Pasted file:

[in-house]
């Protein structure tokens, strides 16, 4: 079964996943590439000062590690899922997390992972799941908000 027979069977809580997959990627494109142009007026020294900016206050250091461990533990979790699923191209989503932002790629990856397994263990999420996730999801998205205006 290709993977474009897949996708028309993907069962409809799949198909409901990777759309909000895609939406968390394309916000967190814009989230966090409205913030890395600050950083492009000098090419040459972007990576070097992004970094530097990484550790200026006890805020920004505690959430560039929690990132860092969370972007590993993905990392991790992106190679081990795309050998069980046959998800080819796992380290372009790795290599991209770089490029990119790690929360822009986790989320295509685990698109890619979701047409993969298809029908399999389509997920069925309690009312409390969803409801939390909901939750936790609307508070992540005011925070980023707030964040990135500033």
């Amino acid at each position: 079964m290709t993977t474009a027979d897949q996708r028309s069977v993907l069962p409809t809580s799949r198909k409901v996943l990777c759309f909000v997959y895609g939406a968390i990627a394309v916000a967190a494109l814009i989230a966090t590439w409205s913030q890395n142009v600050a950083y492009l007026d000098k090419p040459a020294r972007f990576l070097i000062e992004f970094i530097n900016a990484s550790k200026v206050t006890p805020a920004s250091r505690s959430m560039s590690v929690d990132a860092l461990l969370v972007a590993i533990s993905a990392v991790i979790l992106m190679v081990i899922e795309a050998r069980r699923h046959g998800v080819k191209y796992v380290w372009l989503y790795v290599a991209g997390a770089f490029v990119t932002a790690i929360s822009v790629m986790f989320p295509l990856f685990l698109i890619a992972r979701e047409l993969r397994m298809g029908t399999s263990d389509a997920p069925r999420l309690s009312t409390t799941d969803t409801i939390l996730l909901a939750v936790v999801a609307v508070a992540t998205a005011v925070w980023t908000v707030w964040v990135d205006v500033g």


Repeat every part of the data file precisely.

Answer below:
[in-house]
């Protein structure tokens, strides 16, 4: 079964996943590439000062590690899922997390992972799941908000 027979069977809580997959990627494109142009007026020294900016206050250091461990533990979790699923191209989503932002790629990856397994263990999420996730999801998205205006 290709993977474009897949996708028309993907069962409809799949198909409901990777759309909000895609939406968390394309916000967190814009989230966090409205913030890395600050950083492009000098090419040459972007990576070097992004970094530097990484550790200026006890805020920004505690959430560039929690990132860092969370972007590993993905990392991790992106190679081990795309050998069980046959998800080819796992380290372009790795290599991209770089490029990119790690929360822009986790989320295509685990698109890619979701047409993969298809029908399999389509997920069925309690009312409390969803409801939390909901939750936790609307508070992540005011925070980023707030964040990135500033």
């Amino acid at each position: 079964m290709t993977t474009a027979d897949q996708r028309s069977v993907l069962p409809t809580s799949r198909k409901v996943l990777c759309f909000v997959y895609g939406a968390i990627a394309v916000a967190a494109l814009i989230a966090t590439w409205s913030q890395n142009v600050a950083y492009l007026d000098k090419p040459a020294r972007f990576l070097i000062e992004f970094i530097n900016a990484s550790k200026v206050t006890p805020a920004s250091r505690s959430m560039s590690v929690d990132a860092l461990l969370v972007a590993i533990s993905a990392v991790i979790l992106m190679v081990i899922e795309a050998r069980r699923h046959g998800v080819k191209y796992v380290w372009l989503y790795v290599a991209g997390a770089f490029v990119t932002a790690i929360s822009v790629m986790f989320p295509l990856f685990l698109i890619a992972r979701e047409l993969r397994m298809g029908t399999s263990d389509a997920p069925r999420l309690s009312t409390t799941d969803t409801i939390l996730l909901a939750v936790v999801a609307v508070a992540t998205a005011v925070w980023t908000v707030w964040v990135d205006v500033g």